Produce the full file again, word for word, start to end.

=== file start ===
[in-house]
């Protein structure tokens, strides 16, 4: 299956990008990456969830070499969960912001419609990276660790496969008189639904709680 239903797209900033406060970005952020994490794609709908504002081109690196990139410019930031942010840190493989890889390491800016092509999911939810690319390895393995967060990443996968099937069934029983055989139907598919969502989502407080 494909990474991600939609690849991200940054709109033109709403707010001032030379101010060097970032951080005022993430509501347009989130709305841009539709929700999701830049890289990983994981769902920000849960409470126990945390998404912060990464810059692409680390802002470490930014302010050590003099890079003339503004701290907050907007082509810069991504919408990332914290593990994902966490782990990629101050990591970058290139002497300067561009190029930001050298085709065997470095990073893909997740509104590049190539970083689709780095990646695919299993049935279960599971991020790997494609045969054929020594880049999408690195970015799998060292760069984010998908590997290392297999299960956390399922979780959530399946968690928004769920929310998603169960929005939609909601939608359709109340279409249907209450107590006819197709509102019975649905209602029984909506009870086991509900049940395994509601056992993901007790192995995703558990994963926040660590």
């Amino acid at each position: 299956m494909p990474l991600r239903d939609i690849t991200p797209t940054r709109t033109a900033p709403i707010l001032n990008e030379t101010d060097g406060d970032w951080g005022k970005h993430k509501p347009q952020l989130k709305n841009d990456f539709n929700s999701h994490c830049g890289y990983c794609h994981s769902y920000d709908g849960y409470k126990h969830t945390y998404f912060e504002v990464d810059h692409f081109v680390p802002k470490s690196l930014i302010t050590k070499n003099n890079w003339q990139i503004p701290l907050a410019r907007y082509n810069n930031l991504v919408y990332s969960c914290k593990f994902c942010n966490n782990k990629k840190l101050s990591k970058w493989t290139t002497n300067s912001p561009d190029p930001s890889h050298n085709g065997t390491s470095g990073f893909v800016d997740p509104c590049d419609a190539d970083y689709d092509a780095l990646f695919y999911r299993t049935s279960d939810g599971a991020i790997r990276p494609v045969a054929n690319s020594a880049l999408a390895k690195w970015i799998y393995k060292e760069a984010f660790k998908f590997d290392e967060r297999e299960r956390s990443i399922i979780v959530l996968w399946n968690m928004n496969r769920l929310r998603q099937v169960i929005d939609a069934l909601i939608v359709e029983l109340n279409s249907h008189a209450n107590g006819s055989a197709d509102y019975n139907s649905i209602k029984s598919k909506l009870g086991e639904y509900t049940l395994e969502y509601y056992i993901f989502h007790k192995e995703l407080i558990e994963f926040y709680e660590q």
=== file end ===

[in-house]
């Protein structure tokens, strides 16, 4: 299956990008990456969830070499969960912001419609990276660790496969008189639904709680 239903797209900033406060970005952020994490794609709908504002081109690196990139410019930031942010840190493989890889390491800016092509999911939810690319390895393995967060990443996968099937069934029983055989139907598919969502989502407080 494909990474991600939609690849991200940054709109033109709403707010001032030379101010060097970032951080005022993430509501347009989130709305841009539709929700999701830049890289990983994981769902920000849960409470126990945390998404912060990464810059692409680390802002470490930014302010050590003099890079003339503004701290907050907007082509810069991504919408990332914290593990994902966490782990990629101050990591970058290139002497300067561009190029930001050298085709065997470095990073893909997740509104590049190539970083689709780095990646695919299993049935279960599971991020790997494609045969054929020594880049999408690195970015799998060292760069984010998908590997290392297999299960956390399922979780959530399946968690928004769920929310998603169960929005939609909601939608359709109340279409249907209450107590006819197709509102019975649905209602029984909506009870086991509900049940395994509601056992993901007790192995995703558990994963926040660590």
């Amino acid at each position: 299956m494909p990474l991600r239903d939609i690849t991200p797209t940054r709109t033109a900033p709403i707010l001032n990008e030379t101010d060097g406060d970032w951080g005022k970005h993430k509501p347009q952020l989130k709305n841009d990456f539709n929700s999701h994490c830049g890289y990983c794609h994981s769902y920000d709908g849960y409470k126990h969830t945390y998404f912060e504002v990464d810059h692409f081109v680390p802002k470490s690196l930014i302010t050590k070499n003099n890079w003339q990139i503004p701290l907050a410019r907007y082509n810069n930031l991504v919408y990332s969960c914290k593990f994902c942010n966490n782990k990629k840190l101050s990591k970058w493989t290139t002497n300067s912001p561009d190029p930001s890889h050298n085709g065997t390491s470095g990073f893909v800016d997740p509104c590049d419609a190539d970083y689709d092509a780095l990646f695919y999911r299993t049935s279960d939810g599971a991020i790997r990276p494609v045969a054929n690319s020594a880049l999408a390895k690195w970015i799998y393995k060292e760069a984010f660790k998908f590997d290392e967060r297999e299960r956390s990443i399922i979780v959530l996968w399946n968690m928004n496969r769920l929310r998603q099937v169960i929005d939609a069934l909601i939608v359709e029983l109340n279409s249907h008189a209450n107590g006819s055989a197709d509102y019975n139907s649905i209602k029984s598919k909506l009870g086991e639904y509900t049940l395994e969502y509601y056992i993901f989502h007790k192995e995703l407080i558990e994963f926040y709680e660590q």